VILLE PLATTE – A chance conversation at a ball park have new life to a Ville Platte child and new appreciation of it to others.
Macy Briley, four, has had health problems since birth, but kidneys too small to properly perform their function threatened her life.
Six months ago, she began dialysis at home as she waited on a transplant list for a suitable donor.
One day Macy’s mother’ aunt met an old high school friend at the ball park. Mary Beth Smith, mother of a young child and two teenagers, said she would be interested in becoming a donor.
“I guess she thought I was joking,” Mary Beth said of that initial conversation. When Mary Beth returned to the ballpark and inquired about the process, they gave her a number at Tulane.
She called Tulane and started bloodwork. For a year, she completed testing, made several trips back and forth to Tulane, met with surgeons, doctors, nurses and a psychiatrist. Finally, Tulane called to say she was a perfect match.
“My mom was worried,” she said. “I have three kids and she asked what if they needed something...” Mary Beth said she asked her mom what if everyone said “what if” in life.
As a mother, she hoped someone would offer a kidney if one of her children needed a transplant to live. She said she would want a stranger to help. In a case like this, it doesn’t matter if you’re white, black, purple, etc., she said.
Mary Beth said she sat her children down and explained what she was doing and why. She said she had a lot of support. The students at her children’s schools prayed for her as she went through the process. Everyone in Ville Platte was supportive.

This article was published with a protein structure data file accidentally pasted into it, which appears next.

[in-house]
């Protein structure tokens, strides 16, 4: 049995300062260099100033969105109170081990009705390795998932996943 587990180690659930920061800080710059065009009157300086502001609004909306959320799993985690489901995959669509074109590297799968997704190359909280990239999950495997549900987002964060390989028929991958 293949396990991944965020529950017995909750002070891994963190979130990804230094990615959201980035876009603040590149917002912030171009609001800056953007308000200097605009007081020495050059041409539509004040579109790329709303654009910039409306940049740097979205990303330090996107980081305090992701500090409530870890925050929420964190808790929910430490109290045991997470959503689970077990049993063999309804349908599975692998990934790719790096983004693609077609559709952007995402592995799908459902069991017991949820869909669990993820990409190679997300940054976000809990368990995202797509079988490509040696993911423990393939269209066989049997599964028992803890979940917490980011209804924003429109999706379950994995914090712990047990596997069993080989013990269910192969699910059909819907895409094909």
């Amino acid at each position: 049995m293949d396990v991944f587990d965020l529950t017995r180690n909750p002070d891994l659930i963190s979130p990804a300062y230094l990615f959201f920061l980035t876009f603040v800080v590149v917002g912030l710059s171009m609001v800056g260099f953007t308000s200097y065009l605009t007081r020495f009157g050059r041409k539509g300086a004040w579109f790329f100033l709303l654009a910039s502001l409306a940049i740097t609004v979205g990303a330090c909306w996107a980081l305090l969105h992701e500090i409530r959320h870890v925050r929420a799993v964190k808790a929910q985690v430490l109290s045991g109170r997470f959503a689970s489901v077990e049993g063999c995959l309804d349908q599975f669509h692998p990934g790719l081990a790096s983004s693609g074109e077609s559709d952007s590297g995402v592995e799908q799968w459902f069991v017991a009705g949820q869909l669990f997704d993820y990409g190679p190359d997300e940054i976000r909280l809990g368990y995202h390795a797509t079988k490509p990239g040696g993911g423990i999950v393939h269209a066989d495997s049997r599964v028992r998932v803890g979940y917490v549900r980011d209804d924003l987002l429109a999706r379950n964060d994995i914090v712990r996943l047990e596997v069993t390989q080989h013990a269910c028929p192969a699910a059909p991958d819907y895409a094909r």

As Mary Beth went through the process, she said she attended sessions at Tulane, which answered all of her questions about the procedure of donating a kidney. Mary Beth said a lot of people do back out because of the process and that’s understandable too, but the classes tell you everything.
The surgery wasn’t bad, according to Mary Beth. She had a rough time after surgery. She was allergic to the bandages and medicine and had to recover from a post-op infection.
After coming home, she was admitted to the Ville Platte hospital for seven days. After three weeks, she returned to work. She said the first week was rough after returning to work. The second week was a little better.
“I’m good now. I can lift now. I’m waiting on my final wound to close.”
She said Macy’s mother, Heidi, was very worried and checked on her often in the weeks after surgery.
After the surgery, Mary Beth said Heidi kept her updated on Macy’s healing process. She said Macy is not on dialysis anymore. There’s no restrictions anymore and Macy can eat whatever she wants.
Before the transplant, the two women knew each other through Heidi’s older sister. They were acquaintances who spoke to each other when they saw each other in the community. Now, the two families are bound together by the gesture of Mary Beth. Both women said they speak often to each other. Mary Beth said they text all the time.
Macy’s surgery was very successful according to Heidi. “Macy is doing awesome. Her lab work is normal.”
“It was pretty neat to do that for somebody,” Mary Beth said.
“Because of Mary Beth, Macy can now live the life of a normal four-year-old,” Heidi said.